HIV/AIDS Awareness: How Do You Get the Virus
Although one of the prevalent diseases of the 20th century, many misconceptions about how you get HIV or AIDS still exists. First and foremost, you can’t just “catch” the disease. For instance, the sneeze of an infected person is not contagious. HIV is transmitted through direct contact with certain bodily fluids, of someone infected with the virus. Examples are:
- Vaginal fluid and secretions
- Breast milk
When Does HIV Become AIDS? There are 3 stages of HIV:
Acute Infection Stage. Within about a month after contracting HIV, a person may experience significant flu-like symptoms such as high fever, aches and pains, fatigue and rashes. This is described as “Primary HIV infection” or “acute retroviral syndrome” (ARS) and is the result of the body’s immune system trying to fight off the disease. At this stage large numbers of the immune system’s white blood cells- called CD4 cells are destroyed by the virus. A “viral set point” is reached when the body stabilizes and some – but not all – of the CD4 cells return.
Clinical Latency Stage. At this stage, a person infected by the virus but is no longer suffer from any symptoms. Note, the person is infected, but just not symptomatic and the virus continues to replicate. If Highly Active Anti-retroviral therapy (HAART) is instituted, the infection can be managed for decades with ART (antiretroviral therapy). Untreated, an individual may live for up to a decade, but will eventually get to the AIDS stage of the disease.
AIDS. When left untreated, HIV can evolve into AIDS. According to the Centers for Disease Control (CDC), AIDS is defined as a CD4 count below 200, or CD4 T cell lymphocyte below 15% or the development of an AIDS defining illness such as Pneumocystis Jiroveci pneumonia, Kaposi sarcoma, Toxoplasmosis etc. which typically occur with very low CD4 counts. At this point, the immune system is so badly damaged and compromised that an individual’s body is incredibly vulnerable to infections and diseases with little ability to defend itself. These opportunistic infections are responsible for the deaths associated with AIDS.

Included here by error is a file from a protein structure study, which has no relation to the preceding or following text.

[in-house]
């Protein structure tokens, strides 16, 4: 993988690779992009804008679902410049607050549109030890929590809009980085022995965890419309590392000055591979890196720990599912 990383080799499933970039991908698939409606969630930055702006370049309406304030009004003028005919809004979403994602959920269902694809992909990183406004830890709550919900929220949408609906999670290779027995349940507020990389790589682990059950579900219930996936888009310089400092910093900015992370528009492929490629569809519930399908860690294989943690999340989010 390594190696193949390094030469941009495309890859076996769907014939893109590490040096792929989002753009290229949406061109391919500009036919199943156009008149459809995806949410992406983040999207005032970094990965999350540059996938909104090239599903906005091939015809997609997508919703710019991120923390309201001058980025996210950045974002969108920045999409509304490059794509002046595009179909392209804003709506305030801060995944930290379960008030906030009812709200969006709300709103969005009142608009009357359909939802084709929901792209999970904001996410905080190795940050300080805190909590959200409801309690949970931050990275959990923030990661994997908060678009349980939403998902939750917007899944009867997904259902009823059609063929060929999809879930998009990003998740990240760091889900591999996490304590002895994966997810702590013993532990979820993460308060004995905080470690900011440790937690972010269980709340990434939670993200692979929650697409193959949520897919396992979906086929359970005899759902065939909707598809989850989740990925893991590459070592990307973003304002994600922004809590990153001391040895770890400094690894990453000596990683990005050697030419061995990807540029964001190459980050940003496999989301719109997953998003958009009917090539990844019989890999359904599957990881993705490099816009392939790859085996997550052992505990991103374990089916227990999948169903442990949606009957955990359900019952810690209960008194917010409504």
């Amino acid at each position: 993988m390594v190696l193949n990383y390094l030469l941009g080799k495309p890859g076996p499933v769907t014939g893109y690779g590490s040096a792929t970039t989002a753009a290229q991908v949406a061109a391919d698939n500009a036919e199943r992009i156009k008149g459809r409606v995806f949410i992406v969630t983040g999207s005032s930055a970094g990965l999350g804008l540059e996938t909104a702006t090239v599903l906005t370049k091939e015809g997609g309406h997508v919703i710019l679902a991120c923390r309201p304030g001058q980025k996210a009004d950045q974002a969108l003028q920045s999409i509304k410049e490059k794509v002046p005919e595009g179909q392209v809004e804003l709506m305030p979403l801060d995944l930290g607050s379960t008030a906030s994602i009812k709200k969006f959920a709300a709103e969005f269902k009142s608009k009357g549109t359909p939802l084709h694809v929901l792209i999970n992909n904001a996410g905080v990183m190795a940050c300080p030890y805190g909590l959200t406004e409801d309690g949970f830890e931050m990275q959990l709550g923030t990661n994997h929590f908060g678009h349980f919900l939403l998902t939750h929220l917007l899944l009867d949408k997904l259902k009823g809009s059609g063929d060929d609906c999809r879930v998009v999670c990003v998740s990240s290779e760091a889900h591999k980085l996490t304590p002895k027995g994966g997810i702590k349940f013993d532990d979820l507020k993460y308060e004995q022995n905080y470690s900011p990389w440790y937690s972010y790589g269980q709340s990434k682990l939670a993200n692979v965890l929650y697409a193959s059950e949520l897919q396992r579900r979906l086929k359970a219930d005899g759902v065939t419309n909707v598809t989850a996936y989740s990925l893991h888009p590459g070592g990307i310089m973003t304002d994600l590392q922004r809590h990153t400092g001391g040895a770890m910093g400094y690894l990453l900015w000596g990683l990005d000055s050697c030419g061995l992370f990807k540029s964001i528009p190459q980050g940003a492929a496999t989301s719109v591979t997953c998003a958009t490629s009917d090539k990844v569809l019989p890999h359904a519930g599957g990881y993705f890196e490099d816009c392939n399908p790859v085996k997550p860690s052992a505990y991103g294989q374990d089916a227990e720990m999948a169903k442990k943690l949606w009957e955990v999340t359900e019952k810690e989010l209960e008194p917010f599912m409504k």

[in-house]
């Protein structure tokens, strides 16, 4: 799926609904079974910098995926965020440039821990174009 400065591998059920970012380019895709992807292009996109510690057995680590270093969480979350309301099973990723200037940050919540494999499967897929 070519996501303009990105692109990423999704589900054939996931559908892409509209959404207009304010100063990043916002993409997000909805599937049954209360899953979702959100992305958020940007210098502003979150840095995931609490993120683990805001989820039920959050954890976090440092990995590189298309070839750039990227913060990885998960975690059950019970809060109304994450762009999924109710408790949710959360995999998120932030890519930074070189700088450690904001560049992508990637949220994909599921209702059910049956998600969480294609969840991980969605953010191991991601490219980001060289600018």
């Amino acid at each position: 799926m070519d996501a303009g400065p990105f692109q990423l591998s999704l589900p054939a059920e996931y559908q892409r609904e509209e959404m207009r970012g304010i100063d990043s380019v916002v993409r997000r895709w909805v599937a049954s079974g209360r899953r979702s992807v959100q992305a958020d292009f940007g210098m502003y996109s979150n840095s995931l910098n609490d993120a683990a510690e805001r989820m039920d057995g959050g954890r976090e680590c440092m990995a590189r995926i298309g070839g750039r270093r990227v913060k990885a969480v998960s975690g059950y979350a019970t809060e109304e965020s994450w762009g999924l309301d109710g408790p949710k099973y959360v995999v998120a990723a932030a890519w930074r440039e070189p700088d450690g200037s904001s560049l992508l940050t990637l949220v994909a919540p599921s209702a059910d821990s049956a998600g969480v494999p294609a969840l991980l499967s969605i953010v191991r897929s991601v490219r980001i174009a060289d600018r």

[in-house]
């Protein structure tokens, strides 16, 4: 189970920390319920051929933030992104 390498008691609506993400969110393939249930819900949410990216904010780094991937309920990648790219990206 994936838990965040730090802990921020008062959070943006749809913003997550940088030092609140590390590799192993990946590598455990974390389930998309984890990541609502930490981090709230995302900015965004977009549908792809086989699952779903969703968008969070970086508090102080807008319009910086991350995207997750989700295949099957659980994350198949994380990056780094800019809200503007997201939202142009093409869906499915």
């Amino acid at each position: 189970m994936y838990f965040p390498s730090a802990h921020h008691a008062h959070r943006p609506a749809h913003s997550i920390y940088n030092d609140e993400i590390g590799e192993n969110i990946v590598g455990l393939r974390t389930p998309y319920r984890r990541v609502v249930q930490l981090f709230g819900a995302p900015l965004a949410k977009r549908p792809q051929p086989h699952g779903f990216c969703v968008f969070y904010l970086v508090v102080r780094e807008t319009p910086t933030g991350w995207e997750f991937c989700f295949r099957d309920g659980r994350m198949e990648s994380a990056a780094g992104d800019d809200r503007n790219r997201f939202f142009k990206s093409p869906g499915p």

Activities that Put You at Risk. If and how you get HIV depends on whether you engage in, or are exposed to some of the following:
- Sexual contact (vaginal, anal and/or oral sex)
- Direct blood contact (sharing injection needles)
- Blood transfusions (though extremely rare)
- Mother to baby (this can be before birth or through a mother’s breast milk)
The key to preventing the spread of this virus is to act responsibly. This means protecting yourself when having sex with any unknown and untested individuals (i.e. using latex condoms) and not sharing injection needles. If you suspect that you may have contracted the virus, testing and counseling is available at most doctor’s offices and hospitals. Other community sites are available that specialize in HIV testing and counseling.
If you are concerned that you may have been exposed to HIV. Seek counseling and testing from a health care professional or visit your local health department for more information.
If left untreated, infection with the human immunodeficiency virus (HIV) can evolve into acquired immunodeficiency syndrome or AIDS.